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Heteromorph

A few weeks ago I was working an exposure of the middle Turonian Kamp Ranch member of the Arcadia Park Formation in North Texas, using a chisel and the natural bedding planes to pull up slabs. I had been there less than 15 minutes and had only found one small, broken tooth amongst shell hash when I found this almost perfect medium sized Cretodus crassidens. I also found some smaller shark teeth including Ptychodus sp., miscellaneous vertebrate material, and ammonites of possibly multiple species. So far this specimen is my largest from the site 

 

The first thing I noticed about it was the white color of most of the enamel and strange patterns covering the exposed tooth. It looked like it had been recently exposed and weathered, but since it was only exposed by me pulling up slabs that is not possible. All the other teeth I found there didn’t have this type of preservation but had the normal brown enamel. I have searched for pictures of any other teeth with patterns like this, but so far nothing. 

 

I prepared it out of the rock and can see that the patterns occur on both the front and back of the blade and root. It is 35 mm diagonal and 25 mm root width. It was resting just a few millimeters above a large inoceramid shell. The tooth is perfect except that the tip of the left cusp broke off before fossilization. There are certain areas where the blade isn’t white and there are no patterns, but for the most part the pattern covers the tooth. I was also able to rub off a bit of the white with my finger, but it seems that the patterns are embedded in the tooth itself since it is also on the root. 

 

Here are some pictures. I am hoping the origin of these patterns can be explained and any links and/or pictures of other teeth like this can be provided. The first three are before prep and the rest are after. Thanks in advance! 

 

30336822-7B91-41E9-AFC9-5F4E7A10D7D6.thumb.jpeg.2b11c2fa30ac1b074c80ee614658c386.jpeg

FIG 1.

 

753785BE-37A1-4FD4-B513-1441C74D0A10.thumb.jpeg.a476de04c900e4ea5b209887f6244b69.jpeg

FIG 2.

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Heteromorph

954556C8-ED99-4F38-8B34-93297A285040.thumb.jpeg.d59e72c2fe33d9ad86a8b0dcbe259058.jpeg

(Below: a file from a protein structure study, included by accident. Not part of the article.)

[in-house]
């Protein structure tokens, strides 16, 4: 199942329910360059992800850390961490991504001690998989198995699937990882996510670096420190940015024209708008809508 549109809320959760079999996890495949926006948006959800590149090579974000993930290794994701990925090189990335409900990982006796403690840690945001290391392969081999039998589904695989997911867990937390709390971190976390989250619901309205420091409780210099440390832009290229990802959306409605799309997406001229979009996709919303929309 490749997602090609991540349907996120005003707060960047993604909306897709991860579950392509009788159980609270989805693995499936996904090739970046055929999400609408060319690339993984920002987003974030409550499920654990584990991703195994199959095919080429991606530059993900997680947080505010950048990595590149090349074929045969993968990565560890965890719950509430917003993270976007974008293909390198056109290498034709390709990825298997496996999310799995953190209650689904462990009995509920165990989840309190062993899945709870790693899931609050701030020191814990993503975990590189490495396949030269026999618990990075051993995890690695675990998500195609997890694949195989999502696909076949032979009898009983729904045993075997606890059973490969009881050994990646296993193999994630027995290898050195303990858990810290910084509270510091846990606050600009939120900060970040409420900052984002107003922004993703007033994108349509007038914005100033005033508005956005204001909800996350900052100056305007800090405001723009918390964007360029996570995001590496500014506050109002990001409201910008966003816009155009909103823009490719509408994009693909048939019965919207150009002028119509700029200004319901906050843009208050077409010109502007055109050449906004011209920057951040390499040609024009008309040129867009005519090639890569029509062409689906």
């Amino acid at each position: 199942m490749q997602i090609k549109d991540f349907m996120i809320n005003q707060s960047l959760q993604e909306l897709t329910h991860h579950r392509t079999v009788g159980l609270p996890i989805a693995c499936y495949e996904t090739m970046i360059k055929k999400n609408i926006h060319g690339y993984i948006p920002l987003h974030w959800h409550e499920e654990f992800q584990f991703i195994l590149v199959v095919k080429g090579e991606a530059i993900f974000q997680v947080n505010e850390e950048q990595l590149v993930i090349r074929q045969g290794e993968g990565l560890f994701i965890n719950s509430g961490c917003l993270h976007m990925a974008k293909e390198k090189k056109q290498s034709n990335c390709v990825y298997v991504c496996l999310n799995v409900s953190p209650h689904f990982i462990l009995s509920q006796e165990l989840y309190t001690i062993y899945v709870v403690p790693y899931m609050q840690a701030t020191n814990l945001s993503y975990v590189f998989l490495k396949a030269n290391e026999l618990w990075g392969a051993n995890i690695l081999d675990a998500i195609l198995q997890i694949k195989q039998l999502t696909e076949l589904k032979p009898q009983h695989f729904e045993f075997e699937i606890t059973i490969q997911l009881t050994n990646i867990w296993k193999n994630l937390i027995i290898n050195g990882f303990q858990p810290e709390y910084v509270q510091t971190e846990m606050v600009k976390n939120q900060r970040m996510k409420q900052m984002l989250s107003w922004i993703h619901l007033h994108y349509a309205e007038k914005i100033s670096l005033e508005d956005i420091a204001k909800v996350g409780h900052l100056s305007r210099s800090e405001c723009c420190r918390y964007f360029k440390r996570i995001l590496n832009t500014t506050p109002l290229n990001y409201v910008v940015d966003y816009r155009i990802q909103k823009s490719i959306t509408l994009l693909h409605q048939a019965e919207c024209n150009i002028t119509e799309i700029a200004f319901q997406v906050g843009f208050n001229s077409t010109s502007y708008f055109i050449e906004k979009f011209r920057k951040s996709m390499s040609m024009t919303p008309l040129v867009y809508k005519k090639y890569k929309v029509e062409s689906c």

FIG 3.

 

271DA29C-E041-4047-98AE-072F3914FC93.thumb.jpeg.124b805106f91e4d8b80f933a6cee0a6.jpeg

FIG 4.

 

BB36CDF1-0450-43A2-83AC-26D87F6648D0.thumb.jpeg.7e17dd2da4ef0007d955195e96931049.jpeg

FIG 5.

 

E245AF7A-5677-4D5F-B102-2C1B755025C8.thumb.jpeg.20fb11637733b51ab8970cb79bb39193.jpeg

FIG 6.

 

E054D0EE-853D-4FFC-8D36-E5C2292100C3.thumb.jpeg.6ff7043b641822a82d831098c29a748a.jpeg

FIG 7.

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Heteromorph

F1FB69F9-CEB5-4937-881B-B85748179E7D.thumb.jpeg.02304d182b6b0677d79cf5b03be5495b.jpeg

FIG 8.

 

C398E0E9-F1BA-4B34-BC15-EC5C07EBDF29.thumb.jpeg.a51abdda14d56b779711e24575ae3257.jpeg

FIG 9.

 

69DF98CD-9896-4804-95F8-FE66EA7577A2.thumb.jpeg.141f468eb829effc71e64eec6c93bbd9.jpeg

FIG 10.

 

187F9B68-C90B-4EBC-B33F-358462B1E70B.thumb.jpeg.8f7d3039f1536f160aaeead01cf0da9e.jpeg

FIG 11.

 

C0049377-880A-4FA8-825D-76C440DA205A.thumb.jpeg.985394de99c0b182f57f3ce23c30e732.jpeg

FIG 12.

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Heteromorph

FE30EC74-E352-48E9-91CB-672A74DBCA58.thumb.jpeg.c402c281721dc8bcec3c6bbb1851318d.jpeg

FIG 13.

 

4CFCF08C-DB86-490F-A16F-0BE2A44F26AC.thumb.jpeg.edff29afb79925a6ae82fadf695dbddf.jpeg

FIG 14.

 

47F249A6-2F25-4ED3-A620-265774C6B5A5.jpeg.d634d93b7d67d8cd53b1a705432cc986.jpeg

FIG 15.

 

6C320FFA-7CE5-4EEA-83C2-516CAC978928.thumb.jpeg.dfcd251d3a07c3cd24a98886bf3c617e.jpeg

FIG 16.

 

D6CFEAF6-E8F3-4C20-A268-D8FEB6CE3925.thumb.jpeg.71bb55d48a208e59395cd0005241c88c.jpeg

FIG 17.

 

A7889E53-538E-42B0-B72B-AD336C85D1D0.thumb.jpeg.44bb1bf3b553fa749ba6b79d47b03f66.jpeg

FIG 18.

 

Done! 

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The Jersey Devil

Interesting tooth. It seems to me that the pattern/corrosion on the crown and root occurred because of digestion (it would also make sense that it is on both the crown and the root). The tooth was probably softened by the shark's enzymes after it was swallowed (it was likely digested by the shark itself) and the lines/grooves may have formed after stomach contents scraped against it. I have not seen this exact pattern before, but some NJ Cretaceous teeth do show digestion.

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Fossildude19

What a gnarly tooth!

Very cool looking! :) 

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Darktooth

Very interesting!  

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goatinformationist

Super interesting; what a character.

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The Jersey Devil
52 minutes ago, MarcoSr said:

I see a good number of teeth that look like your tooth in a very hard layer in the Eocene of Virginia.  The teeth are funky and usually white colored like your tooth.  I believe ground water penetration produced the hard layer and caused the teeth to get that way from minerals that leached out.

 

Marco Sr.

 

That's a better explanation for the marks. I'm guessing that the groundwater affects only some teeth because it gathers only where the matrix is denser.

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WhodamanHD

Reminds me of lightning strikes, when a acid from a plant root leeches minerals. 

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PFOOLEY
13 hours ago, Heteromorph said:

...and ammonites of possibly multiple species...

:popcorn:

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